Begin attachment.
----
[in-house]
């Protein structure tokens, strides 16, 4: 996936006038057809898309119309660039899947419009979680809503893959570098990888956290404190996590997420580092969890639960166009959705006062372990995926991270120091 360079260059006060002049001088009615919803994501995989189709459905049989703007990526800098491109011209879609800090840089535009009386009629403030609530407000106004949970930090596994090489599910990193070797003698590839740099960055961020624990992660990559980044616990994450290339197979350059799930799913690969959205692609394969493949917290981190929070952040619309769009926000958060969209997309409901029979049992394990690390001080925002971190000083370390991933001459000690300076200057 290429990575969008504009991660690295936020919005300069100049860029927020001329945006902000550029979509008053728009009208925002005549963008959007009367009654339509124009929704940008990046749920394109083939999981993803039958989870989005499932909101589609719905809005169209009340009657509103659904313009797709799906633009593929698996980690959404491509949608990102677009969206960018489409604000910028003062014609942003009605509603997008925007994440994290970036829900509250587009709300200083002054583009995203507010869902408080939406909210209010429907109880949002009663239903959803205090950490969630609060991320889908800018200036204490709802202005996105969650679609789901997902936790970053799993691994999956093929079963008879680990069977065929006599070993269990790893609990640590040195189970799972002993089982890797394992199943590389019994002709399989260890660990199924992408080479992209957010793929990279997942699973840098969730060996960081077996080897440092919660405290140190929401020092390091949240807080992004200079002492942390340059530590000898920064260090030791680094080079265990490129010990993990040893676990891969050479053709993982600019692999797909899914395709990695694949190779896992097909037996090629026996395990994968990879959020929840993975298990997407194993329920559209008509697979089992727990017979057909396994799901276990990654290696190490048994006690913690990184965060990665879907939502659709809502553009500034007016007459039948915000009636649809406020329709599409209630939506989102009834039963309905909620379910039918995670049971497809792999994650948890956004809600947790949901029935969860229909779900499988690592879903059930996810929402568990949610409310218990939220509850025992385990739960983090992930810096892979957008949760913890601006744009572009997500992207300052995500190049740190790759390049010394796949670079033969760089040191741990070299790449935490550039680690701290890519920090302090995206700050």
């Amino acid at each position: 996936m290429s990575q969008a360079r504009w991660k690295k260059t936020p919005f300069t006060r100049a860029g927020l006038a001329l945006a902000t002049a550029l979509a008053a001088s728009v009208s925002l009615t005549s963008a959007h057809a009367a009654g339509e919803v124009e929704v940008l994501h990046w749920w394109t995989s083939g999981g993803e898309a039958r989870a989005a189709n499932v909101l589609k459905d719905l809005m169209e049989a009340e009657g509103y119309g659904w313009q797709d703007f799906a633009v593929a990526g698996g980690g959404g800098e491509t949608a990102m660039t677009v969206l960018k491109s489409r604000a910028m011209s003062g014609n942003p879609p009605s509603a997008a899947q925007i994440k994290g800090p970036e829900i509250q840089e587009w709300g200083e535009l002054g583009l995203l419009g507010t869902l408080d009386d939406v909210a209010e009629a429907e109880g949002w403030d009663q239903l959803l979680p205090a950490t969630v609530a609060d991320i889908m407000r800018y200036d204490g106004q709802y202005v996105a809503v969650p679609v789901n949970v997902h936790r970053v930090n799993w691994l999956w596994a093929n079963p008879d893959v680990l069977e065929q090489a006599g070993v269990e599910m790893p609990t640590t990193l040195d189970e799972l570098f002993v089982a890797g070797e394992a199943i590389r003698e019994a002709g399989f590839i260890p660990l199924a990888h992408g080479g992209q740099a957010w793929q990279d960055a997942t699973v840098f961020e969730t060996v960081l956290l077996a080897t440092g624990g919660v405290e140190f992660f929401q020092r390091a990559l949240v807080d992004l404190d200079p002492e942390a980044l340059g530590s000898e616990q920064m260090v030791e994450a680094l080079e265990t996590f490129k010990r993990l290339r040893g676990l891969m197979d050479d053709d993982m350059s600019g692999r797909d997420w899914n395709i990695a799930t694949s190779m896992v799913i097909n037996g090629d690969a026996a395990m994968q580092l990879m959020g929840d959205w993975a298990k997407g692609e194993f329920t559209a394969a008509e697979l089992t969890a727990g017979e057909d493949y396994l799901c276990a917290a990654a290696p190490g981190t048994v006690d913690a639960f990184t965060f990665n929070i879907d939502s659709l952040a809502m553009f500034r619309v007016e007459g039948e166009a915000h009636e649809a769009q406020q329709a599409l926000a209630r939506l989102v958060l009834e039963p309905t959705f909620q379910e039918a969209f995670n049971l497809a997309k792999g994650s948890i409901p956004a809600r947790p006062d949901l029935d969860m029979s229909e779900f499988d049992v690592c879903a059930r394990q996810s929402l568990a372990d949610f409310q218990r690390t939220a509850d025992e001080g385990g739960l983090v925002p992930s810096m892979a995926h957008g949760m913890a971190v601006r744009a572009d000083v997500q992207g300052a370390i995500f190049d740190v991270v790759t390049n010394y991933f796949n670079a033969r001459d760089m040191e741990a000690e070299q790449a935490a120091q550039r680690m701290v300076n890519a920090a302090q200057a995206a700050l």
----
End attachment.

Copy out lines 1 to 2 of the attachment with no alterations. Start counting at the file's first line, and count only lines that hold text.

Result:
[in-house]
């Protein structure tokens, strides 16, 4: 996936006038057809898309119309660039899947419009979680809503893959570098990888956290404190996590997420580092969890639960166009959705006062372990995926991270120091 360079260059006060002049001088009615919803994501995989189709459905049989703007990526800098491109011209879609800090840089535009009386009629403030609530407000106004949970930090596994090489599910990193070797003698590839740099960055961020624990992660990559980044616990994450290339197979350059799930799913690969959205692609394969493949917290981190929070952040619309769009926000958060969209997309409901029979049992394990690390001080925002971190000083370390991933001459000690300076200057 290429990575969008504009991660690295936020919005300069100049860029927020001329945006902000550029979509008053728009009208925002005549963008959007009367009654339509124009929704940008990046749920394109083939999981993803039958989870989005499932909101589609719905809005169209009340009657509103659904313009797709799906633009593929698996980690959404491509949608990102677009969206960018489409604000910028003062014609942003009605509603997008925007994440994290970036829900509250587009709300200083002054583009995203507010869902408080939406909210209010429907109880949002009663239903959803205090950490969630609060991320889908800018200036204490709802202005996105969650679609789901997902936790970053799993691994999956093929079963008879680990069977065929006599070993269990790893609990640590040195189970799972002993089982890797394992199943590389019994002709399989260890660990199924992408080479992209957010793929990279997942699973840098969730060996960081077996080897440092919660405290140190929401020092390091949240807080992004200079002492942390340059530590000898920064260090030791680094080079265990490129010990993990040893676990891969050479053709993982600019692999797909899914395709990695694949190779896992097909037996090629026996395990994968990879959020929840993975298990997407194993329920559209008509697979089992727990017979057909396994799901276990990654290696190490048994006690913690990184965060990665879907939502659709809502553009500034007016007459039948915000009636649809406020329709599409209630939506989102009834039963309905909620379910039918995670049971497809792999994650948890956004809600947790949901029935969860229909779900499988690592879903059930996810929402568990949610409310218990939220509850025992385990739960983090992930810096892979957008949760913890601006744009572009997500992207300052995500190049740190790759390049010394796949670079033969760089040191741990070299790449935490550039680690701290890519920090302090995206700050």